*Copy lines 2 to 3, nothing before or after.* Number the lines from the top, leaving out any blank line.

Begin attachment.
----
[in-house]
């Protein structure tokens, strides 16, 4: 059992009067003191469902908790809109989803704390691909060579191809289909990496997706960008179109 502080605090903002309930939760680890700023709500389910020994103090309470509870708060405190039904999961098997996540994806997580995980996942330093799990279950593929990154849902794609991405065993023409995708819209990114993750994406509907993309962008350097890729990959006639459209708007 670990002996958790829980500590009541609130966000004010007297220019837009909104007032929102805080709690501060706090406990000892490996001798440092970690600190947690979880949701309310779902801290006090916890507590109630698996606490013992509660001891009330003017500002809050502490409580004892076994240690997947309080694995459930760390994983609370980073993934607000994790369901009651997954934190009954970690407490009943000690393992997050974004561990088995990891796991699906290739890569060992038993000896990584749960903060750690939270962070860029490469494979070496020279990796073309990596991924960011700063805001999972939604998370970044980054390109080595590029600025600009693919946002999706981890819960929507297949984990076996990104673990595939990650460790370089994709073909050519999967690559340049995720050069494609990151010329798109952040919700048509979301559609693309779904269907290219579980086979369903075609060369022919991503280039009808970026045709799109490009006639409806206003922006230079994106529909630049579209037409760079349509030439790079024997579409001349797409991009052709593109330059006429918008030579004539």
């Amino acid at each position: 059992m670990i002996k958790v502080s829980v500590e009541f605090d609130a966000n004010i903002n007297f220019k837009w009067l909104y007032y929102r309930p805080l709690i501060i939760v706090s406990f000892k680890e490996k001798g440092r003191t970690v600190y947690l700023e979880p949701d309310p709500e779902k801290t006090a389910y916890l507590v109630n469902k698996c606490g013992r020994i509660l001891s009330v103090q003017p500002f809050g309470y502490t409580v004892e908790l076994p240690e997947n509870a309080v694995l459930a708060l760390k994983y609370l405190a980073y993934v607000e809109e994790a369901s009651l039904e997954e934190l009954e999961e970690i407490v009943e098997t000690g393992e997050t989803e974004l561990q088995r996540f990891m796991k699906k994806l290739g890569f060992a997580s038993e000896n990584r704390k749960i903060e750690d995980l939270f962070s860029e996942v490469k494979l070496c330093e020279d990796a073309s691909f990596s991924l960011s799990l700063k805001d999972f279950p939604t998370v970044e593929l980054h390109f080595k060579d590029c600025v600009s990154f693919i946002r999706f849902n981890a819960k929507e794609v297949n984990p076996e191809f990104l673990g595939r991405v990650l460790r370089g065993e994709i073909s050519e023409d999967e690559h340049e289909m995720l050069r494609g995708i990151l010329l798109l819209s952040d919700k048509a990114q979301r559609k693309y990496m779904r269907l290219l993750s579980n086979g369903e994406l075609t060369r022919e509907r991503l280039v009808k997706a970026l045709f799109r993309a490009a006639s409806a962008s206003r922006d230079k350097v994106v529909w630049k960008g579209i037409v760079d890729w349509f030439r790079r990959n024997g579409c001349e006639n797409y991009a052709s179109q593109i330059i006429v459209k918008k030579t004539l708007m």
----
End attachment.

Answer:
């Protein structure tokens, strides 16, 4: 059992009067003191469902908790809109989803704390691909060579191809289909990496997706960008179109 502080605090903002309930939760680890700023709500389910020994103090309470509870708060405190039904999961098997996540994806997580995980996942330093799990279950593929990154849902794609991405065993023409995708819209990114993750994406509907993309962008350097890729990959006639459209708007 670990002996958790829980500590009541609130966000004010007297220019837009909104007032929102805080709690501060706090406990000892490996001798440092970690600190947690979880949701309310779902801290006090916890507590109630698996606490013992509660001891009330003017500002809050502490409580004892076994240690997947309080694995459930760390994983609370980073993934607000994790369901009651997954934190009954970690407490009943000690393992997050974004561990088995990891796991699906290739890569060992038993000896990584749960903060750690939270962070860029490469494979070496020279990796073309990596991924960011700063805001999972939604998370970044980054390109080595590029600025600009693919946002999706981890819960929507297949984990076996990104673990595939990650460790370089994709073909050519999967690559340049995720050069494609990151010329798109952040919700048509979301559609693309779904269907290219579980086979369903075609060369022919991503280039009808970026045709799109490009006639409806206003922006230079994106529909630049579209037409760079349509030439790079024997579409001349797409991009052709593109330059006429918008030579004539």
């Amino acid at each position: 059992m670990i002996k958790v502080s829980v500590e009541f605090d609130a966000n004010i903002n007297f220019k837009w009067l909104y007032y929102r309930p805080l709690i501060i939760v706090s406990f000892k680890e490996k001798g440092r003191t970690v600190y947690l700023e979880p949701d309310p709500e779902k801290t006090a389910y916890l507590v109630n469902k698996c606490g013992r020994i509660l001891s009330v103090q003017p500002f809050g309470y502490t409580v004892e908790l076994p240690e997947n509870a309080v694995l459930a708060l760390k994983y609370l405190a980073y993934v607000e809109e994790a369901s009651l039904e997954e934190l009954e999961e970690i407490v009943e098997t000690g393992e997050t989803e974004l561990q088995r996540f990891m796991k699906k994806l290739g890569f060992a997580s038993e000896n990584r704390k749960i903060e750690d995980l939270f962070s860029e996942v490469k494979l070496c330093e020279d990796a073309s691909f990596s991924l960011s799990l700063k805001d999972f279950p939604t998370v970044e593929l980054h390109f080595k060579d590029c600025v600009s990154f693919i946002r999706f849902n981890a819960k929507e794609v297949n984990p076996e191809f990104l673990g595939r991405v990650l460790r370089g065993e994709i073909s050519e023409d999967e690559h340049e289909m995720l050069r494609g995708i990151l010329l798109l819209s952040d919700k048509a990114q979301r559609k693309y990496m779904r269907l290219l993750s579980n086979g369903e994406l075609t060369r022919e509907r991503l280039v009808k997706a970026l045709f799109r993309a490009a006639s409806a962008s206003r922006d230079k350097v994106v529909w630049k960008g579209i037409v760079d890729w349509f030439r790079r990959n024997g579409c001349e006639n797409y991009a052709s179109q593109i330059i006429v459209k918008k030579t004539l708007m």